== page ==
Yukon North Of Ordinary

News archive for October 5, 2012

Voters’ list up 1,032 people over 2009 election

The number of voters for the Whitehorse municipal election has risen by 10 per cent in the last three years, according to the revised list of eligible voters.

By Chuck Tobin on October 5, 2012 at 3:59 pm

photo

Photo by Whitehorse Star

Norma Felker

The number of voters for the Whitehorse municipal election has risen by 10 per cent in the last three years, according to the revised list of eligible voters.

Returning officer Norma Felker said Thursday the number of residents eligible to cast a ballot this month has risen to 11,744.

That’s up 1,032 voters from the 10,712 eligible in October 2009.

Regular polling day is Oct. 18. The four polling stations will be open from 8 a.m. to 8 p.m.

Five candidates are challenging for the position of mayor, though incumbent Mayor Bev Buckway is not seeking re-election.

Twenty-two candidates have put their name forward for the six councillor seats, including four incumbents.

Those not on the voters’ list can still be sworn in at the polls, with or without the required identification.

They can do so if they’re willing to sign and swear a declaration they are 18 or older and have lived in the city for the required one year as of Oct. 18.

“We had two of those in the (December 2011) byelection,” Felker pointed out, adding it’s a provision that allows for residents who may be homeless.

Felker said generally, however, voters who are on the list are required to bring identification showing their age and address.

Photo identification like a driver’s licence works best because it has both the address and the date of birth.

She said voters without a licence can use a health care card if it has the address, though box numbers are not acceptable.

Health cards, along with an electrical or phone bill that shows the current address, are acceptable, Felker said.

The advance poll will be held at city hall from 8 a.m. to 8 p.m. Oct. 11.

Felker said the city has expanded the number of polling districts for this election to four, up from three in 2009.

Whitehorse Southeast, she said, includes everything east of the river, and is primarily Riverdale but also Wickstrom Road and Long Lake Road.

The estimated 2,400 voters in Whitehorse Southeast will be casting their ballots at Vanier Catholic Secondary School in Riverdale.

The Downtown South district includes everything below the escarpment from the Marwell industrial subdivision to Schwatka Lake, and everything south of Robert Service Way.

The estimated 1,800 voters in the district will be casting their ballots at the new Kwanlin Dun Cultural Centre on First Avenue.

The Whitehorse Centre West district, the largest of the four in terms of eligible voters, encompasses everything from the Lobird Trailer Park to Yukon College.

That includes Fish Lake Road and all voters along Range Road, such as the Northland and Takhini mobile home parks.

The estimated 4,500 Centre West voters will be casting their ballots at the Canada Games Centre.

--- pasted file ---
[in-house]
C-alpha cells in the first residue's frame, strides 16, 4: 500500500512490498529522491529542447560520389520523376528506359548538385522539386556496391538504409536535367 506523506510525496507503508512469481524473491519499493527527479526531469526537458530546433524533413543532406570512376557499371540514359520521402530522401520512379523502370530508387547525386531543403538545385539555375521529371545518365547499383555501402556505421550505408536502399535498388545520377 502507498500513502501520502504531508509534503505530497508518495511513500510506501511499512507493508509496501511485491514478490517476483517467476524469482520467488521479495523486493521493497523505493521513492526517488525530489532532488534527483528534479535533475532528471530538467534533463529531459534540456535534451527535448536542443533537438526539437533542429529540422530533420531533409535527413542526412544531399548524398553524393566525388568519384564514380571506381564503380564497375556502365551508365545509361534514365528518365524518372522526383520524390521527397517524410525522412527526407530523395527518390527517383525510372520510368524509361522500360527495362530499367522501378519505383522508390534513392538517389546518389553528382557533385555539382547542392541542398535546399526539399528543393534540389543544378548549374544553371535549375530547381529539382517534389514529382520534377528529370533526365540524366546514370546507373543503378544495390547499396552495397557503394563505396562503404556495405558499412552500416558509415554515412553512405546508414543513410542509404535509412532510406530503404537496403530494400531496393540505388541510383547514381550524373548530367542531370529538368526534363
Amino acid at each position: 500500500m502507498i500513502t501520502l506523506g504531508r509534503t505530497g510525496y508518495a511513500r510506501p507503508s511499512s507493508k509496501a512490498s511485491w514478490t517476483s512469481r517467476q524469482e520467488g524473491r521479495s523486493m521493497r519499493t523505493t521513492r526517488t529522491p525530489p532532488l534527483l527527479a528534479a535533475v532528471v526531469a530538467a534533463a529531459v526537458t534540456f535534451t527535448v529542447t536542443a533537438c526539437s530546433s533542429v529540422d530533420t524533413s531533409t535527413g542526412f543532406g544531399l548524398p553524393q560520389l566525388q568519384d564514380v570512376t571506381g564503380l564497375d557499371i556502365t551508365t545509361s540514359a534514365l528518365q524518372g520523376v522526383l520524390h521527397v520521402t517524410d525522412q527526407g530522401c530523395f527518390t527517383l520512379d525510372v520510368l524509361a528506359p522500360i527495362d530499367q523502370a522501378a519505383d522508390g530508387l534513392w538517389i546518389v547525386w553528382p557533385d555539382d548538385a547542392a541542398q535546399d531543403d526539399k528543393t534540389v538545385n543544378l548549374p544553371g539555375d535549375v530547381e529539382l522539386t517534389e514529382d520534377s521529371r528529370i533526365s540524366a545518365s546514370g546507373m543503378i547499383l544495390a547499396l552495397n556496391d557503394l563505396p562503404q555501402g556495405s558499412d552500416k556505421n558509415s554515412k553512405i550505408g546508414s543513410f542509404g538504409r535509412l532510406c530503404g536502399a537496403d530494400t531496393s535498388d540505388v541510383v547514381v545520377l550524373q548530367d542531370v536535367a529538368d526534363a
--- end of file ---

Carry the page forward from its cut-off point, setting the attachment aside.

The Whitehorse North district includes everything north of Yukon College.

The estimated 3,000 voters will be casting their ballots at the Church of Northern Apostles at the corner of Wann Road and Boxwood Crescent.

Those who have identified themselves as “at risk” voters still need to apply for a special ballot.

Voters at risk are those who didn’t want their name or address published on the voters’ regular list for a variety of reasons, such as working in a sensitive area like child protection enforcement, Felker explained.

The poll for special ballot voters opened Wednesday at city hall during regular hours. It will remain open every business day until 2 p.m. Oct. 18.

Felker said residents who won’t be in town for the advance poll or on Oct. 18 can also apply to vote by special ballot.

“We have already issued 52 special ballots.”

Eligible voters who are away for an extended period and were not in town when the special ballots became available – perhaps at school – can vote by proxy, and applications for proxy ballots are available at city hall.

Only 36 per cent of eligible voters turned out for the 2009 election.

The most recent population statistics show that Whitehorse has grown from 25,690 residents in December 2009 to 27,071 residents as of last June 30, representing an increase of 1,381 people.

The greatest increase by percentage was in the 20- to 24-year-old and the 25-to-29 age categories.

The 50-to-54 category is the largest with 3,305 residents, according to preliminary calculations by the Yukon Bureau of Statistics.

Across the territory, the population grew from 34,157 in December 2009 to 35,503 as of June 30, representing an increase of 1,346.

CommentsAdd a comment

No comments yet. Why not be the first?

Add a comment

In order to encourage thoughtful and responsible discussion, comments will not be visible until a moderator approves them. Please add comments judiciously and refrain from maligning any individual or institution. Read about our user comment and privacy policies.

Your full name and email address are required before your comment will be posted.

Commenting is not available in this section entry.

Comment preview